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Police: 3-year-old was never missing

New questions surround the case of the boy, the subject of a statewide Amber Alert, including his exact name and whether he is in the United States.

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SMITHFIELD, N.C. — Unanswered questions surround the Amber Alert case of a 3-year-old, including the child's name and whereabouts, after authorities said Tuesday that the child never disappeared from a Smithfield flea market.

"It did not occur here, and it wasn't as it was originally reported," Chief Steve Gillikin said at a news conference. "So, the child was never in any danger whatsoever."

The boy, reportedly named Siraj Munir "Roji" Davenport, was safe with family members Tuesday morning, Gillikin said, although he said he was not sure with whom.

Nor did he say where, but a close friend of the boy's family told WRAL he was overseas.

"The child was never at the flea market. We know that for a fact," Gillikin added. "The child was never here in Smithfield during the incident."

The chief declined to elaborate further about the case, saying only that the joint investigation with the FBI is ongoing. The FBI, also, would not comment.

It is still unclear whether charges will be filed against the woman identified as the boy's mother, Rosnah Thomason. Gillikin said that would likely be determined at the conclusion of the investigation.

"We're still talking with her. She's still being interviewed, and she still has information we would like to get," he said.

But those who know Thomason said they there is more to her story, although they would not elaborate.

"We don't believe it was a hoax," Keayona Hawkins said. "We don't believe she would lie about something like that – that she definitely would not neglect her son in any way."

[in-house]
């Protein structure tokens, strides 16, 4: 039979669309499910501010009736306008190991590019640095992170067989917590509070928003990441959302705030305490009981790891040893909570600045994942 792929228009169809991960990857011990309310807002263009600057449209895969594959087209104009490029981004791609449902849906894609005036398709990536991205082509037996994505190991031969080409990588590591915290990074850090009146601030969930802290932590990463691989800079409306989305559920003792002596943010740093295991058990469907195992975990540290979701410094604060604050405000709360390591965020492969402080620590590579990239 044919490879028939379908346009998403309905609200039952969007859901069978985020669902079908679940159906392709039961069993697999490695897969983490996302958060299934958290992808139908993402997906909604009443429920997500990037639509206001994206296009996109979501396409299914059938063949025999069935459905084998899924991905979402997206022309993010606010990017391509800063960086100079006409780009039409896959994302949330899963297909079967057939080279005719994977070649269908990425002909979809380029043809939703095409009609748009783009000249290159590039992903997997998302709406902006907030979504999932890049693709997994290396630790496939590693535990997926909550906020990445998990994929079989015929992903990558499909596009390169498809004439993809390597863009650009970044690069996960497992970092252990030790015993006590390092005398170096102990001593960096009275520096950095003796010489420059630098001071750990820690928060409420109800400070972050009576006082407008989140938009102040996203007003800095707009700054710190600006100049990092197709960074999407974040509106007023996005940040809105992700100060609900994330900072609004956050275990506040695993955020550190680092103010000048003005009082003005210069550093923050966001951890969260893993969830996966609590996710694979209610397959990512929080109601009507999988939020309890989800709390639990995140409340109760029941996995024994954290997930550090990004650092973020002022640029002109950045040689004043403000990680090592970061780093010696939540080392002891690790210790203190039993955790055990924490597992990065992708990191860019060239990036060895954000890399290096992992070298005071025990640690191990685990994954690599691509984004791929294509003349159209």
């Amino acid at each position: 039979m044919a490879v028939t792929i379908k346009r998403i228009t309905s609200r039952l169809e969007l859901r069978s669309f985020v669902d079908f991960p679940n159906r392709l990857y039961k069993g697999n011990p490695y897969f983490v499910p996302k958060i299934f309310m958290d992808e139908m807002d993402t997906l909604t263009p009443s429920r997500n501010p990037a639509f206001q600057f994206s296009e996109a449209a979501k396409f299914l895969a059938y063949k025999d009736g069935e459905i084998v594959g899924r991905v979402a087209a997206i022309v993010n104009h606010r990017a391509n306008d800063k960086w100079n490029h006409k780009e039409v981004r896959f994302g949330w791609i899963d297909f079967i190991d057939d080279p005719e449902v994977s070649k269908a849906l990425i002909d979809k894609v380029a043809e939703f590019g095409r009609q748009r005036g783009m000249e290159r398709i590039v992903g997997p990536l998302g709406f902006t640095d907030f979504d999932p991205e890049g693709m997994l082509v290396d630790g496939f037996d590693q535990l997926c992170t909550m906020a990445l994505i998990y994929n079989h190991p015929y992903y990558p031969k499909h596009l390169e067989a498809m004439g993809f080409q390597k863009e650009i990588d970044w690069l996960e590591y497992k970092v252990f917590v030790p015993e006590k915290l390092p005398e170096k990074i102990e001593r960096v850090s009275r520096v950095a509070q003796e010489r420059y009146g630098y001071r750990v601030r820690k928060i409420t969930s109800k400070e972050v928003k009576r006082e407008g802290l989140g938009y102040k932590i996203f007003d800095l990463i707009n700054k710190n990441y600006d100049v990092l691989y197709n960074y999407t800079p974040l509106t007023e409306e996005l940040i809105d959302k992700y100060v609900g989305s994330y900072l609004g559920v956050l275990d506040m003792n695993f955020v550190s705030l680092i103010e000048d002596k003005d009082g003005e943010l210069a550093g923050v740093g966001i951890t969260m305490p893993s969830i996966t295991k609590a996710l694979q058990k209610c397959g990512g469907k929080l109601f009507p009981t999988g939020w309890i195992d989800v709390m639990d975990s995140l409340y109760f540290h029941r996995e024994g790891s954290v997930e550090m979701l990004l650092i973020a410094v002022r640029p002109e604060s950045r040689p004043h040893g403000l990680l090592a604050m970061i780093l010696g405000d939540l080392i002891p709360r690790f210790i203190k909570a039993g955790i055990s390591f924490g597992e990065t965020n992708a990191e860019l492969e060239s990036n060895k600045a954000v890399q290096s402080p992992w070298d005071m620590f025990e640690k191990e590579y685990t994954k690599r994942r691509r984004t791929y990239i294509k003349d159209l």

State authorities issued the Amber Alert on Sunday after Thomason reported the boy missing from Brightleaf Flea Market. She said she had been putting produce in her car when she looked up and he was gone.

The Amber Alert was canceled at 12:27 a.m. Tuesday after the boy was found. Gillikin said it was not until midnight that investigators started to realize the case was not as it seemed.

The 911 call, released Monday evening, he said, was the only part of the story investigators have been able to determine happened in Smithfield.

Authorities are also questioning the child's exact name and who his biological parents are.

"There's people involved in this – we don't know, at this particular point, what the relationships are," Gillikin said. "There is a father somewhere. There is a mother somewhere, and that's going to be part of the ongoing investigation.

Local, state and federal investigators searched Sunday and Monday by air, ground and water for the child, and FBI investigators spent most of Monday interviewing Thomason. It was unclear what federal issue brought the FBI into a local missing-child case, and police would not comment.

The Four Oaks community held a candlelight vigil for the child Monday night.

Gillikin called the case frustrating, saying manpower and money that could have been used elsewhere were spent searching for the child.

"And unfortunately, in situations like this, it makes the next one that comes along that much more difficult," he said.

"I think it desensitizes the public to these situations (so) that when they see these in the future there's more of an inclination not to pay that much attention to it," he added. "So, it hurts all around."


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